Tech Talk: The Dark Cloud Hanging over Web-based EHRs

August 19, 2010
Jonathan Bertman, MD

MDNG Primary Care, July 2010, Volume 12, Issue 7

Do unresolved issues surrounding performance, reliability, and security make data-intensive applications like EHRs poor candidates for the cloud?

Do unresolved issues surrounding performance, reliability, and security make data-intensive applications like EHRs poor candidates for the cloud?

The latest buzzword to make the transition from geek to mainstream is “cloud computing.” While I love the image of floating on a cloud as I type on my laptop, the rosy picture painted by cloud-computing supporters doesn’t quite match up with reality.

In practical terms, “cloud computing” means that your software applications and data are housed on a server somewhere on the Internet instead of stored locally on your PC or on a server in your office. Benefits of cloud computing include the fact that users can avoid some of the capital expenditures usually associated with computer use, because they basically rent a service from a third-party provider, instead of owning the physical infrastructure (servers, software, etc). Thus the phrase “Software as a Service” (SaaS) that is often used in conjunction with cloud computing.

Cloud computing is a hot concept in healthcare technology, with several companies offering cloud-based EHRs. However, I am clearly biased against cloud-based EHRs; my company, Amazing Charts, deploys a client/server EHR model (Allscripts-Mysis MyWay, AthenaHealth, and PracticeFusion are other examples of non-cloud-based EHRs).

Having said that, I believe there are several important issues that must be resolved before practices begin using cloud-based applications and storing their patient data remotely. Although cloud computing and SaaS sound good in theory, the reality is that with this approach (also sometimes referred to as an “on-demand” or “hosted” model), your patient charts and other practice information are only accessible if your Internet connection is working. Can you imagine if your office charts were locked up in a cabinet, and the person with the key was late or out for the day? An Internet service disruption would have significant effects on productivity, especially for a paperless practice. I have had issues with my office Internet (goes down, goes slow) far more often than I have experienced a hard drive failure on my PC. Being at the mercy of the Internet—and my Internet Service Provider—as to whether I’ll have access to my patient records is not something I would personally accept.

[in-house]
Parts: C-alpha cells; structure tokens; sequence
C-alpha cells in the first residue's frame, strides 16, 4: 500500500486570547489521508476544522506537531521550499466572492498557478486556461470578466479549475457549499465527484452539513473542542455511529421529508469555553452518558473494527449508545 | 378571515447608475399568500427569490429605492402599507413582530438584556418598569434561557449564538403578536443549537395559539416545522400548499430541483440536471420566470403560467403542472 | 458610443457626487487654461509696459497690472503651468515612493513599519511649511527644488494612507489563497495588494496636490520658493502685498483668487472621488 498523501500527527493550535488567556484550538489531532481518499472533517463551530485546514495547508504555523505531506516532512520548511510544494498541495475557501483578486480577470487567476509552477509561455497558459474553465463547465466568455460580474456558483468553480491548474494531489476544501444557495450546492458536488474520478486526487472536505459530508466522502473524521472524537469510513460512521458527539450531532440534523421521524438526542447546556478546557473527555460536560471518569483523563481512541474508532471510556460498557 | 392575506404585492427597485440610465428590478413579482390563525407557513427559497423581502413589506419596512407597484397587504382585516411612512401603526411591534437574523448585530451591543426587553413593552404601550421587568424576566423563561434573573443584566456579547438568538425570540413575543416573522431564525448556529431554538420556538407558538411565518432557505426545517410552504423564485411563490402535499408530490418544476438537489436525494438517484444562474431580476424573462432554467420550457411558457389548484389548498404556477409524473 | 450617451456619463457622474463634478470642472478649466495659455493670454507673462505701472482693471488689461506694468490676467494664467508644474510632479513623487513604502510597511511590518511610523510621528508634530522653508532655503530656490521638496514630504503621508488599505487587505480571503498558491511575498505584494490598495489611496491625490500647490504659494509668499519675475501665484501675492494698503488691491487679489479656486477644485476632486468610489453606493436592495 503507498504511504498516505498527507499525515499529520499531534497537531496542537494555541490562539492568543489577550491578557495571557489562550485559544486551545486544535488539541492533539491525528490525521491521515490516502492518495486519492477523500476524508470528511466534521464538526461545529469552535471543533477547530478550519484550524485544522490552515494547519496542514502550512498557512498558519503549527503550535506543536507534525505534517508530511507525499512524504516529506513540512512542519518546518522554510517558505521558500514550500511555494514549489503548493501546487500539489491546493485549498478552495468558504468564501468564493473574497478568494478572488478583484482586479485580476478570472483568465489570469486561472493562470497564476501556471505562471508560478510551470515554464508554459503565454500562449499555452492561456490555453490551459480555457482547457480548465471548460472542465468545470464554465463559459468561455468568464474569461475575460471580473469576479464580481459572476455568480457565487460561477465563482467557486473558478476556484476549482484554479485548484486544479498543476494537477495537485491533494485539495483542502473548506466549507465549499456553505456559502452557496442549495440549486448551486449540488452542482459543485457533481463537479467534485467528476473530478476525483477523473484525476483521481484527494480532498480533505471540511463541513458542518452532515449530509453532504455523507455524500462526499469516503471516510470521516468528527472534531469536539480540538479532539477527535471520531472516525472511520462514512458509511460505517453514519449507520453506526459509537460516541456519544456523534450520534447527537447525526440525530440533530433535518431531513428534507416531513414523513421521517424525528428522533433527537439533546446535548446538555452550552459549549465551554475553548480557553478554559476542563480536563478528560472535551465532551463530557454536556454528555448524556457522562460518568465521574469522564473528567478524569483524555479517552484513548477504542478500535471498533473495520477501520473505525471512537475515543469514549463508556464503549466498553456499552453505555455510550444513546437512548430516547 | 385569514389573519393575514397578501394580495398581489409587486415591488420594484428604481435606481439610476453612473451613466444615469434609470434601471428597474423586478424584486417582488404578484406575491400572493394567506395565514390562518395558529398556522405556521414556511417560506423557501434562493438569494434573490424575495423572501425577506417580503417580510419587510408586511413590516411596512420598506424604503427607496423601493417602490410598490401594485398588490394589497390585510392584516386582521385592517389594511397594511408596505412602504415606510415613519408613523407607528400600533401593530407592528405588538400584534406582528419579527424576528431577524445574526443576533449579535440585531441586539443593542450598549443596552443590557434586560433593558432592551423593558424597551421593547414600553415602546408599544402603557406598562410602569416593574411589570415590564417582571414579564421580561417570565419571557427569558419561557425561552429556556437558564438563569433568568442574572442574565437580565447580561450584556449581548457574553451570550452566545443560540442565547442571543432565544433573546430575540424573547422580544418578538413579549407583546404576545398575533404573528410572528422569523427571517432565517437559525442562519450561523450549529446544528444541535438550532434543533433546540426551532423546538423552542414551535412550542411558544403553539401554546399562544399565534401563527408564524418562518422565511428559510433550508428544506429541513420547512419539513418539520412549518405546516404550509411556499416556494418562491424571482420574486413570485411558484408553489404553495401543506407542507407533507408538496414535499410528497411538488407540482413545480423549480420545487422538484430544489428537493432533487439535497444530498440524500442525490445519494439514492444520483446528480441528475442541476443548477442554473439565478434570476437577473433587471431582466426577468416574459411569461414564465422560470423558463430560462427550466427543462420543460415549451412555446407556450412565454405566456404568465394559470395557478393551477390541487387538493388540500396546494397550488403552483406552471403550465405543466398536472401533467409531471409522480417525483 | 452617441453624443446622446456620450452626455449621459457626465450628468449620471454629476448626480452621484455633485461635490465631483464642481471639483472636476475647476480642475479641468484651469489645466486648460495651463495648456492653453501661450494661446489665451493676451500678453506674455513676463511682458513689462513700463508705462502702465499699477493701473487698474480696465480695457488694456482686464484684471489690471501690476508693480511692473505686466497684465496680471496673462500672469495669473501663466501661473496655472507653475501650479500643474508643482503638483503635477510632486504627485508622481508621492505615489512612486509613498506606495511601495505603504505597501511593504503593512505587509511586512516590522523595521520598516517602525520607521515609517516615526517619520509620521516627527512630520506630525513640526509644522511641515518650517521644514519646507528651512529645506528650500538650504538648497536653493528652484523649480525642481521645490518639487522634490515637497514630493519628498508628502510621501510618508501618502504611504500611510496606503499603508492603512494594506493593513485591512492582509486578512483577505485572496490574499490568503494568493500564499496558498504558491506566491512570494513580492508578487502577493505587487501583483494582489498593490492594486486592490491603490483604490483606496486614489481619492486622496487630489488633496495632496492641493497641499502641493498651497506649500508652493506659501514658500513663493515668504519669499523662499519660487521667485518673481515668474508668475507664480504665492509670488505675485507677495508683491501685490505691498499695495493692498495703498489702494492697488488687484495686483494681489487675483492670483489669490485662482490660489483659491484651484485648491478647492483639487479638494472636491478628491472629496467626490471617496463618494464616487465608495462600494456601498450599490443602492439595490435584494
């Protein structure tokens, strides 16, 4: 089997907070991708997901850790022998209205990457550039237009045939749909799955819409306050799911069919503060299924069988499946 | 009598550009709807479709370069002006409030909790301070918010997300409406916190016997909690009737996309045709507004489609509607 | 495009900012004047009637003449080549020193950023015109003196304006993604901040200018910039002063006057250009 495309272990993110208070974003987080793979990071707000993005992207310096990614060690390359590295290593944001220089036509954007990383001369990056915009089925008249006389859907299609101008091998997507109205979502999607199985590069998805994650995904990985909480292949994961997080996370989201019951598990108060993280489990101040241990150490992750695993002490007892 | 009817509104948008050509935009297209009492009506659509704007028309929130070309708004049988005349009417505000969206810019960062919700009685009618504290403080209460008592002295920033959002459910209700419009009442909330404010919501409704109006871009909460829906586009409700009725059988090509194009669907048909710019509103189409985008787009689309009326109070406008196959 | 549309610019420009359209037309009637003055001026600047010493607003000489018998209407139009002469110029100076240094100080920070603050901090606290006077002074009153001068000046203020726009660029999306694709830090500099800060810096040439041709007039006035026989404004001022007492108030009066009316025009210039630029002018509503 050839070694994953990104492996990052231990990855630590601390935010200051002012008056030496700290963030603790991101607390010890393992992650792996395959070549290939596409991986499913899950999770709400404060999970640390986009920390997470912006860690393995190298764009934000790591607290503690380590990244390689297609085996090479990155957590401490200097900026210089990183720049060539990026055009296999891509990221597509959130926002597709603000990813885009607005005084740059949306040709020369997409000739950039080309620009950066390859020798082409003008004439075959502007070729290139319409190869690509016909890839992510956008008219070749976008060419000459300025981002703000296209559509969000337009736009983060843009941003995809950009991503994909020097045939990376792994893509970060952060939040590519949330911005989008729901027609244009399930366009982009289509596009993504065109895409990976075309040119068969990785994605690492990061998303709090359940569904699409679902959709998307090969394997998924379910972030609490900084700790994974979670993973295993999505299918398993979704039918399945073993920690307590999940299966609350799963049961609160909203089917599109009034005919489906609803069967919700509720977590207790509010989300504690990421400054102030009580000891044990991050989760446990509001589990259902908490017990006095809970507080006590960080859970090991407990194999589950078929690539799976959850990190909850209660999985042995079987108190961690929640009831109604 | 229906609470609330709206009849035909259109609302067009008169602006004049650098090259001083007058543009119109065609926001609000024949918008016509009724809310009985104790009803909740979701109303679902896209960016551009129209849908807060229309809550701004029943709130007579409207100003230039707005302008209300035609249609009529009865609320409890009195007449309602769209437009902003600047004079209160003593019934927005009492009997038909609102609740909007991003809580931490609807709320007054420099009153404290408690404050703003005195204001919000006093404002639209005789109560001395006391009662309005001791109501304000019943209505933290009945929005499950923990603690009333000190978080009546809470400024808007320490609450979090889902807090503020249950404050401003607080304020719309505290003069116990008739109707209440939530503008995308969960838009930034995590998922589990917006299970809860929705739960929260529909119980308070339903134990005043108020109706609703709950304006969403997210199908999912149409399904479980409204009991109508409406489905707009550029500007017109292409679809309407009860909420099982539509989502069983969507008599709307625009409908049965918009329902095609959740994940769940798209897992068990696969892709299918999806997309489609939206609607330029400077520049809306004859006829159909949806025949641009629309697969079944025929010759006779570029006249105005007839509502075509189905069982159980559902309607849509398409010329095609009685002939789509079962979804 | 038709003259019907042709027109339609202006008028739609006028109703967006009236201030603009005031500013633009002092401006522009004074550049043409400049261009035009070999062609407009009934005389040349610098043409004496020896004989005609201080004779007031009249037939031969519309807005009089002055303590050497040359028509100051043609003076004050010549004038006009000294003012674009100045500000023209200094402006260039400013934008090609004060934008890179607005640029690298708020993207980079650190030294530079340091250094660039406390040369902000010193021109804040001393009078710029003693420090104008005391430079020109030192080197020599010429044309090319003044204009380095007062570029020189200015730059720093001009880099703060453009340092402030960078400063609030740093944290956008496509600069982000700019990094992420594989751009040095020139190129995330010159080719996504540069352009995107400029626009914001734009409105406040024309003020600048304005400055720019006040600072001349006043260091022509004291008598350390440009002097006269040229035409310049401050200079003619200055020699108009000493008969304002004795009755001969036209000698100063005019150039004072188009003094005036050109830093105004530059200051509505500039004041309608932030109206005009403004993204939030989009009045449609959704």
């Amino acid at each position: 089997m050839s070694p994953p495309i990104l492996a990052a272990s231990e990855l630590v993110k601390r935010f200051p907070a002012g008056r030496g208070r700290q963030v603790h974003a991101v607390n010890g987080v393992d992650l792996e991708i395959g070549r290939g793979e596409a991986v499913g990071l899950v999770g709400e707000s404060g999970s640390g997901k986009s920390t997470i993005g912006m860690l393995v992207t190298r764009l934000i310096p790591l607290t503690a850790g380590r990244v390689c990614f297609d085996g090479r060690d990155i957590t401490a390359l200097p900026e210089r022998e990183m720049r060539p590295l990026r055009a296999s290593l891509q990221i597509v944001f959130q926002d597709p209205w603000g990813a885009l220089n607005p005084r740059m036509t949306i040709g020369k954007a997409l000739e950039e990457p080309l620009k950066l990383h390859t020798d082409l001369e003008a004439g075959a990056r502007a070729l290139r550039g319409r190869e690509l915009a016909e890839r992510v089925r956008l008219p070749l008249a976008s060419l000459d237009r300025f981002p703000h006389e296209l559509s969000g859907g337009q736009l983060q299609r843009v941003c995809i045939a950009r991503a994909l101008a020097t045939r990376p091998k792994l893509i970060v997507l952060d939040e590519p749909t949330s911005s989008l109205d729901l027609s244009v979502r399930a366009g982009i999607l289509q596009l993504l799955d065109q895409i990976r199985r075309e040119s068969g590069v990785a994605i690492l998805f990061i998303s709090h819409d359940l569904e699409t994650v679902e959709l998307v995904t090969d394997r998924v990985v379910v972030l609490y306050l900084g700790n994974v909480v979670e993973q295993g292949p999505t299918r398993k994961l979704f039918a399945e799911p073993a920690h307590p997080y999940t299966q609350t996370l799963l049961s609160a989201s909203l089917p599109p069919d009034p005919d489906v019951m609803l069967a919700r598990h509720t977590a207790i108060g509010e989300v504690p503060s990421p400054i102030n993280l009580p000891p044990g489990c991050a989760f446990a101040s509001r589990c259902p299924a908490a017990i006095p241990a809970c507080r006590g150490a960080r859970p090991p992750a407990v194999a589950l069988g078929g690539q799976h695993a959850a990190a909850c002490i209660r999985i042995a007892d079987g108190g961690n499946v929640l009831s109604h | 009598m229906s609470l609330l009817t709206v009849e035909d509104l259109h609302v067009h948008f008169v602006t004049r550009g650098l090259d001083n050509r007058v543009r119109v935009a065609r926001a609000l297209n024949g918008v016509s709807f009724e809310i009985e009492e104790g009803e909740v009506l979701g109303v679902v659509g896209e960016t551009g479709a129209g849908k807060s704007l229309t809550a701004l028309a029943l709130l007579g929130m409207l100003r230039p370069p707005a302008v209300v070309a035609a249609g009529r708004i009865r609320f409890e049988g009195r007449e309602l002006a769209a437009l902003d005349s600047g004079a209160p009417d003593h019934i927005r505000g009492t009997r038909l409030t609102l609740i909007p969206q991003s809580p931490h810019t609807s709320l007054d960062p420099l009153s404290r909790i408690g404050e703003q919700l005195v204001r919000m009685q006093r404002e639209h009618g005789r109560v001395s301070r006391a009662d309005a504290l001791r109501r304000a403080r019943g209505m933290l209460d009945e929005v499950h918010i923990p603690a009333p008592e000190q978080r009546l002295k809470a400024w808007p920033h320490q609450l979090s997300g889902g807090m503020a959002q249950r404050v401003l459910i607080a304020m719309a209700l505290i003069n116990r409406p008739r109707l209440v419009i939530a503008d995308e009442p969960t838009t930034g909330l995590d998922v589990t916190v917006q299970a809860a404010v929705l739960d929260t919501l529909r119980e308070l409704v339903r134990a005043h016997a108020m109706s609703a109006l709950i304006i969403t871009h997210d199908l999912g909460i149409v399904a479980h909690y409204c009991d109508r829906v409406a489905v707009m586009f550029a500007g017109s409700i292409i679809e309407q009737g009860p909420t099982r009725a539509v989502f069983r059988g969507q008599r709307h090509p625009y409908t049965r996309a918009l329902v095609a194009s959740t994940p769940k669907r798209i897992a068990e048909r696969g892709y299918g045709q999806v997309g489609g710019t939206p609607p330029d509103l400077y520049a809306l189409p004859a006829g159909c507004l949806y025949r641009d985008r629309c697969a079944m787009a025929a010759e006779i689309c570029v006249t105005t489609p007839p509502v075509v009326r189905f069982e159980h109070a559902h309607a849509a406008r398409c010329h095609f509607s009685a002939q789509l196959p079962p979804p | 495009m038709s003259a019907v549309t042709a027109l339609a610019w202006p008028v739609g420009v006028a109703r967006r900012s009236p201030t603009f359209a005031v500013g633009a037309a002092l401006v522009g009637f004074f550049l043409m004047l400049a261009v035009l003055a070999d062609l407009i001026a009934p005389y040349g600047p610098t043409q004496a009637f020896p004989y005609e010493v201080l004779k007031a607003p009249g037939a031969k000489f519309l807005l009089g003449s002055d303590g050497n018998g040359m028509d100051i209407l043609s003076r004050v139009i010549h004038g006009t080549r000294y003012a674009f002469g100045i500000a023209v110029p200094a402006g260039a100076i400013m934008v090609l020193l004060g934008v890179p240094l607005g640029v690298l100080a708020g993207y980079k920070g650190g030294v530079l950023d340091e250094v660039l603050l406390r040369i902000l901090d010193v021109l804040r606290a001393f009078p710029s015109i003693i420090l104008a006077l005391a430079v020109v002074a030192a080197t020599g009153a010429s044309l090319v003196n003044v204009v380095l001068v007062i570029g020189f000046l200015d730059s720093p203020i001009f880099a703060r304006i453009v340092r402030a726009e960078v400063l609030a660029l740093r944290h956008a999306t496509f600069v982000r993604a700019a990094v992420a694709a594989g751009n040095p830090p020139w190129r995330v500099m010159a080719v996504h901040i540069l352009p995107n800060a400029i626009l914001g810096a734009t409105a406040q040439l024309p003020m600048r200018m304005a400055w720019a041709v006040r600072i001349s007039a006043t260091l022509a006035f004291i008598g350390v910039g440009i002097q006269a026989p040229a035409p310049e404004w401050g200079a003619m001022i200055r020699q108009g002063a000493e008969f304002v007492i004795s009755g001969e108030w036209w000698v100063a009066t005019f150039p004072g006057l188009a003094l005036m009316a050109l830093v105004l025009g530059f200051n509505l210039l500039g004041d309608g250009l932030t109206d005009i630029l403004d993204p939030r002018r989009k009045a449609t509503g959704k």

Several users of cloud-based EHRs who have subsequently switched to a client/server EHR have told me that, even when the Internet is running fi ne (which, in all fairness, is certainly the norm), they still experience signifi cant delays waiting for screens to refresh when navigating from window to window. While this lag is not that noticeable when browsing the Internet, using a click-intensive EHR that exchanges a lot of data with the database can mean signifi cant time wasted while waiting for screens to load. Users have reported frequent waits of as long as 20 seconds or more for the next window to load with updated information. Many EHRs (whether client/server or cloud-based) already have performance issues due to poor designs that require too many clicks; making users also wait for data to load over the Internet can make an EHR essentially unusable.

There are other potentially troubling issues with storing your patient data in the cloud, the most obvious being privacy. The cloud model is often criticized for the greater ease with which the companies hosting the cloud services can control and monitor (lawfully or unlawfully) data in the system. As physicians entrusted with sensitive patient information, we must be especially vigilant in this area.

Another issue is that your EHR will exist only so long as the vendor supports it. With most client/server software EHRs, if the vendor goes out of business, you can still start up and use your EHR. That is not the case if the data is in the cloud. For example, in June 2002, GE sent a letter to physicians using their Web-based Encounter EHR giving them just three months notice that their EHR would be shut down (read the news article at http://hcp.lv/9t4QfN). Users had to scramble to get their data out of the EHR and to fi nd another system.

I believe that eventually most software applications will be hosted in the cloud. In the meantime, there are still unresolved issues surrounding performance, reliability, and security that make data-intensive applications like EHRs poor candidates for the cloud. Perhaps the most frustrating aspect is that the one clear benefi t that theoretically makes cloud EHRs more appealing than their client/server cousins—the potential for lower costs—has also yet to be realized. In fact, most EHRs hosted in the cloud still charge ridiculous sums that can result in a doctor actually paying more for use of their cloud-based EHR than they would if owning the software outright.

Dr. Bertman is Physician Editor-in-Chief of MDNG: Primary Care/Cardiology Edition. He is a Clinical Assistant Professor of Family Medicine at Brown University and president of AmazingCharts.com, a leading developer of EHR software. He is also the founder and president of AfraidToAsk.com, a consumer website focusing on personal medical topics. He is in private practice in Hope Valley, RI.